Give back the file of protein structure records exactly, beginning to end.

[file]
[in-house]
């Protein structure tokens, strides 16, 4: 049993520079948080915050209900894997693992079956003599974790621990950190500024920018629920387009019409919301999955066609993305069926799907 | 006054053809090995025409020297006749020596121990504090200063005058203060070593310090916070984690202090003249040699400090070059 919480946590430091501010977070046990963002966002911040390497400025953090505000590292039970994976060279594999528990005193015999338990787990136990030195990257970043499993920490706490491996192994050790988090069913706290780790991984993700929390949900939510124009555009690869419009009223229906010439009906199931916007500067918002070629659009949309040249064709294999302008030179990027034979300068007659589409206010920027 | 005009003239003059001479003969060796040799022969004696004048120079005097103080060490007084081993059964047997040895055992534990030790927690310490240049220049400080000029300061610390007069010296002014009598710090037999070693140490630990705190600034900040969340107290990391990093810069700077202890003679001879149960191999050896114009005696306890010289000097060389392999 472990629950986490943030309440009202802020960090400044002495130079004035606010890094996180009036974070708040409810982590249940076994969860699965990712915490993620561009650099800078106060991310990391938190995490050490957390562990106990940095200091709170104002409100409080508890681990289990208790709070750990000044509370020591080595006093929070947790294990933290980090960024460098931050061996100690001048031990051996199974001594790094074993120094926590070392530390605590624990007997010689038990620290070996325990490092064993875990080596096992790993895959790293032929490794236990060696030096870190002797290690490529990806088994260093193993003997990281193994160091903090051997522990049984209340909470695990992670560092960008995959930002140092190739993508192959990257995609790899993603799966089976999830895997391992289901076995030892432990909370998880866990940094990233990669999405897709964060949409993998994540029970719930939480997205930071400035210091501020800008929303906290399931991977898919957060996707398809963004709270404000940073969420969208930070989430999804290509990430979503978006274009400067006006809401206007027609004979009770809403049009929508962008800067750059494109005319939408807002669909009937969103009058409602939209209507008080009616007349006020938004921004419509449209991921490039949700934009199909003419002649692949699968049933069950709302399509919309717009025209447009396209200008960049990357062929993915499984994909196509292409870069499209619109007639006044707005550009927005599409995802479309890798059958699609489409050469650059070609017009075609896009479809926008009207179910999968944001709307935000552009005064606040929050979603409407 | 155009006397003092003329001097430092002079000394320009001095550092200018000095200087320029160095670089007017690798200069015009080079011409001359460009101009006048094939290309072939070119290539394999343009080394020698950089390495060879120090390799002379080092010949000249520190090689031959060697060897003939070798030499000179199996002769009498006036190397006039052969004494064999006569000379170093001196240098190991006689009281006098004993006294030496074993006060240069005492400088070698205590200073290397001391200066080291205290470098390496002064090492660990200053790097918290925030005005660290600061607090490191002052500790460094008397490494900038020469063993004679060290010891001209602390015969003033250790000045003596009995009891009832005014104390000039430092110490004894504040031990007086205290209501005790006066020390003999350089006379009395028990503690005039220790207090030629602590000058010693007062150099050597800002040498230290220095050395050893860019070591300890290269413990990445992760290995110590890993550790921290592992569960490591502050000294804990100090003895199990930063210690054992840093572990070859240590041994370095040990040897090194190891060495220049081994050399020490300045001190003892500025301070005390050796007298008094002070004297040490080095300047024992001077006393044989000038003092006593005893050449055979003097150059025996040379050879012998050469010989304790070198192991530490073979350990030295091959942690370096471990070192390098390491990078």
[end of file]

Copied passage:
[in-house]
């Protein structure tokens, strides 16, 4: 049993520079948080915050209900894997693992079956003599974790621990950190500024920018629920387009019409919301999955066609993305069926799907 | 006054053809090995025409020297006749020596121990504090200063005058203060070593310090916070984690202090003249040699400090070059 919480946590430091501010977070046990963002966002911040390497400025953090505000590292039970994976060279594999528990005193015999338990787990136990030195990257970043499993920490706490491996192994050790988090069913706290780790991984993700929390949900939510124009555009690869419009009223229906010439009906199931916007500067918002070629659009949309040249064709294999302008030179990027034979300068007659589409206010920027 | 005009003239003059001479003969060796040799022969004696004048120079005097103080060490007084081993059964047997040895055992534990030790927690310490240049220049400080000029300061610390007069010296002014009598710090037999070693140490630990705190600034900040969340107290990391990093810069700077202890003679001879149960191999050896114009005696306890010289000097060389392999 472990629950986490943030309440009202802020960090400044002495130079004035606010890094996180009036974070708040409810982590249940076994969860699965990712915490993620561009650099800078106060991310990391938190995490050490957390562990106990940095200091709170104002409100409080508890681990289990208790709070750990000044509370020591080595006093929070947790294990933290980090960024460098931050061996100690001048031990051996199974001594790094074993120094926590070392530390605590624990007997010689038990620290070996325990490092064993875990080596096992790993895959790293032929490794236990060696030096870190002797290690490529990806088994260093193993003997990281193994160091903090051997522990049984209340909470695990992670560092960008995959930002140092190739993508192959990257995609790899993603799966089976999830895997391992289901076995030892432990909370998880866990940094990233990669999405897709964060949409993998994540029970719930939480997205930071400035210091501020800008929303906290399931991977898919957060996707398809963004709270404000940073969420969208930070989430999804290509990430979503978006274009400067006006809401206007027609004979009770809403049009929508962008800067750059494109005319939408807002669909009937969103009058409602939209209507008080009616007349006020938004921004419509449209991921490039949700934009199909003419002649692949699968049933069950709302399509919309717009025209447009396209200008960049990357062929993915499984994909196509292409870069499209619109007639006044707005550009927005599409995802479309890798059958699609489409050469650059070609017009075609896009479809926008009207179910999968944001709307935000552009005064606040929050979603409407 | 155009006397003092003329001097430092002079000394320009001095550092200018000095200087320029160095670089007017690798200069015009080079011409001359460009101009006048094939290309072939070119290539394999343009080394020698950089390495060879120090390799002379080092010949000249520190090689031959060697060897003939070798030499000179199996002769009498006036190397006039052969004494064999006569000379170093001196240098190991006689009281006098004993006294030496074993006060240069005492400088070698205590200073290397001391200066080291205290470098390496002064090492660990200053790097918290925030005005660290600061607090490191002052500790460094008397490494900038020469063993004679060290010891001209602390015969003033250790000045003596009995009891009832005014104390000039430092110490004894504040031990007086205290209501005790006066020390003999350089006379009395028990503690005039220790207090030629602590000058010693007062150099050597800002040498230290220095050395050893860019070591300890290269413990990445992760290995110590890993550790921290592992569960490591502050000294804990100090003895199990930063210690054992840093572990070859240590041994370095040990040897090194190891060495220049081994050399020490300045001190003892500025301070005390050796007298008094002070004297040490080095300047024992001077006393044989000038003092006593005893050449055979003097150059025996040379050879012998050469010989304790070198192991530490073979350990030295091959942690370096471990070192390098390491990078």